Finding Aid to the Caroline Decker Gladstein Oral History MS 3025

Finding aid prepared by California Historical Society staff; revised by Marie Dunlap in 2010.
California Historical Society
678 Mission Street
San Francisco, CA, 94105
415-357-1848
reference@calhist.org
© 2000, revised 2010


Title: Caroline Decker Gladstein oral history
Date (inclusive): 1976
Collection Number: MS 3025
Creator: Gladstein, Caroline Decker
Physical Description: 1 folder (0.1 Linear feet)
Repository: California Historical Society
678 Mission Street
San Francisco, CA, 94105
415-357-1848
reference@calhist.org
URL: http://www.californiahistoricalsociety.org/
Physical Location: Collection is stored onsite.
Abstract: Contains a transcribed copy of Sue Cobble's 1976 interviews with Caroline Decker Gladstein documenting her experiences as a Communist Party activist and labor organizer in the 1920s and 1930s across the United States. Topics include: the 1931 Harlan County, Kentucky, coal miners' strike; Communist organizing campaigns in Kentucky, Pennsylvania, and California; the Cannery and Agricultural Workers Industrial Union; and farm workers' strikes in California.
Language of Materials: Collection material is in English.
The sound recording from this collection was digitized by the California Audiovisual Preservation Project (CAVPP).

Access

Collection is open for research.

Publication Rights

Copyright has not been assigned to California Historical Society. Copyright is held by the Institute of Labor and Industrial Relations, The University of Michigan-Wayne State University. All requests for permission to publish or quote from manuscripts should be submitted to the Institute of Labor and Industrial Relations, The University of Michigan-Wayne State University.

Preferred Citation

Consult owning institution.

Location of Originals

Originals held by the Institute of Labor and Industrial Relations, The University of Michigan-Wayne State University.

Related Collections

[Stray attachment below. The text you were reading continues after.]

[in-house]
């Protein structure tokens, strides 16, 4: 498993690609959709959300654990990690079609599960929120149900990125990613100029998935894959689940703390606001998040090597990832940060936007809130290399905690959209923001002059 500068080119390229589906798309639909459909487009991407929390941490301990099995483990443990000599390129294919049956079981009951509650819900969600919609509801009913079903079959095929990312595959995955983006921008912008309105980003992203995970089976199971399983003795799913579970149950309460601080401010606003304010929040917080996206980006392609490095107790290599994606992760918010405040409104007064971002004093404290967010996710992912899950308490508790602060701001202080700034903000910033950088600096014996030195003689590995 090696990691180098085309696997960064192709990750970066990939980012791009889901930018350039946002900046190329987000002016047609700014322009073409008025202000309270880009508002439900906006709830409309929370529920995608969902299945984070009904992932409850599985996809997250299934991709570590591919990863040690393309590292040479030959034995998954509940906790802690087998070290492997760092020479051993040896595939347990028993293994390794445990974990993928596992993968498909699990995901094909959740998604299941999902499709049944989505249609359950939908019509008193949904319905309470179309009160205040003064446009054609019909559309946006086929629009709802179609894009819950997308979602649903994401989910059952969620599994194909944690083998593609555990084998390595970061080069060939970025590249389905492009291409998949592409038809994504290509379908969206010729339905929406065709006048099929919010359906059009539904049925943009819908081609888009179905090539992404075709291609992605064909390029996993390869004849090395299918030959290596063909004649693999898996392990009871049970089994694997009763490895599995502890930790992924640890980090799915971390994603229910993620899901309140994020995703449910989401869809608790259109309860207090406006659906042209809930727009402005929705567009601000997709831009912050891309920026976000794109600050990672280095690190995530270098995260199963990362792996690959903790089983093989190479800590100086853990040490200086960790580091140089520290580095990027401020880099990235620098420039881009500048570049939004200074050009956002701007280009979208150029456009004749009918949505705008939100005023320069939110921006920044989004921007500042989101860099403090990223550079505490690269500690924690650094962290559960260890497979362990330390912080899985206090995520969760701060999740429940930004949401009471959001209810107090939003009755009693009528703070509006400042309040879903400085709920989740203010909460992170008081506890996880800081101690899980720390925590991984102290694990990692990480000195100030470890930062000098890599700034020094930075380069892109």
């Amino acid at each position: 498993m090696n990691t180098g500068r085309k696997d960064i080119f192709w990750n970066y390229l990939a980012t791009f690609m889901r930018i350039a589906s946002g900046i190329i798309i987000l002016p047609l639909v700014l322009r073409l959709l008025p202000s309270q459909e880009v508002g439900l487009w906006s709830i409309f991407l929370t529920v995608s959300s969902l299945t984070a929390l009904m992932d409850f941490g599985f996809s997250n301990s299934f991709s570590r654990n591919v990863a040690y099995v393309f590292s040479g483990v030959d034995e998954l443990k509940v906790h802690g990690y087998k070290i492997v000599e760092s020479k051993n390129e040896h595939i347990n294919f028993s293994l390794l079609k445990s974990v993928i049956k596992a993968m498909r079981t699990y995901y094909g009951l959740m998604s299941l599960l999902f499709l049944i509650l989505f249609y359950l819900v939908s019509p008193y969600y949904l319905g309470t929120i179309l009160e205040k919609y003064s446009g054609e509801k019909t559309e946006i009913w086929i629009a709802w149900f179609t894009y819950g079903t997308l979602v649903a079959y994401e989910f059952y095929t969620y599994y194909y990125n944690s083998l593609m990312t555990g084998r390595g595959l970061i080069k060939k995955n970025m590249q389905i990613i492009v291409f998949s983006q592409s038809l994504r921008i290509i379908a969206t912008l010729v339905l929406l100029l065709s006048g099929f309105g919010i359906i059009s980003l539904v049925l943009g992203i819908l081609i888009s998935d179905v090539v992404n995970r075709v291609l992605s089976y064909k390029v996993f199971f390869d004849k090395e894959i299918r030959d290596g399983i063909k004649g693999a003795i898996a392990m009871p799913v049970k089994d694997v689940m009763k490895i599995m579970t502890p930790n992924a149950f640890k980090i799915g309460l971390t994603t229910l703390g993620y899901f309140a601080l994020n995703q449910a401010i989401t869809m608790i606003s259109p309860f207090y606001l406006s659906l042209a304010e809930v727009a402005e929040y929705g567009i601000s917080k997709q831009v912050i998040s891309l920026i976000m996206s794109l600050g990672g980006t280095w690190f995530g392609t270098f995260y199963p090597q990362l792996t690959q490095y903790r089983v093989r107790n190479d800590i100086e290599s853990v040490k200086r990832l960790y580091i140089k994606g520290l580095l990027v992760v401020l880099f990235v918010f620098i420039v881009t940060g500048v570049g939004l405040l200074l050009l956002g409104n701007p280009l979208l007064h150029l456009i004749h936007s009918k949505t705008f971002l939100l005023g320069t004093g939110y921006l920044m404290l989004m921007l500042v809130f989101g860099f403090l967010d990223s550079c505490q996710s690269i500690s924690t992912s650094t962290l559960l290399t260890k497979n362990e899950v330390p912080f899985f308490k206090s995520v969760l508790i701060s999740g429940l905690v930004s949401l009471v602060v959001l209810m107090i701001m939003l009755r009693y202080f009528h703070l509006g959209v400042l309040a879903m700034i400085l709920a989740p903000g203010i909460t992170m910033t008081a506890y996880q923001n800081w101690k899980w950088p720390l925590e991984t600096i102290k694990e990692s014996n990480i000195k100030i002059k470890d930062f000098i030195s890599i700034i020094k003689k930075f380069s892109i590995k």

The following oral history was prepared under the auspices of "The Twentieth Century Trade Union Woman: Vehicle for Social Change," a project of the Institute of Labor and Industrial Relations, The University of Michigan-Wayne State University:
Angela Ward Oral History, MS 3536
The following oral histories were prepared by Lucille Kendall in her effort to document the lives of women labor activists and radicals for the California Historical Society's "Women in California Collection":
Clemmie Barry Oral History, MS 3251
Dorothy Elizabeth De Losada Oral History, MS 3522
Elaine Black Yoneda Oral History, MS 3524
Helene Powell Oral History, MS 3518
Katherine Rodin Oral History, MS 3517
Louise Lambert Oral History, MS 3520
Marion Brown Sills Oral History, MS 3525
Mildred Edmondson Oral History, MS 3523
Sonia Baltrun Kaross Oral History, MS 3515
Violet Orr Oral History, MS 3516

Separated Materials

The sound recording from which the Gladstein oral history was transcribed is stored separately on cassettes 35.1-35.7.

Indexing Terms

The following terms have been used to index the description of this collection in the library's online public access catalog.
Cannery & Agricultural Workers Industrial Union.
Communist Party of America.
Strikes and lockouts--Agricultural laborers--California.
Strikes and lockouts--Coal mining--Kentucky--Harlan County.
Audiocassettes.
Oral histories.

Donor

This oral history was transcribed from two 1976 interviews conducted by Sue Cobble with Caroline Decker Gladstein in San Francisco.

Biographical Information

The following biographical sketch was written by interviewer Sue Cobble: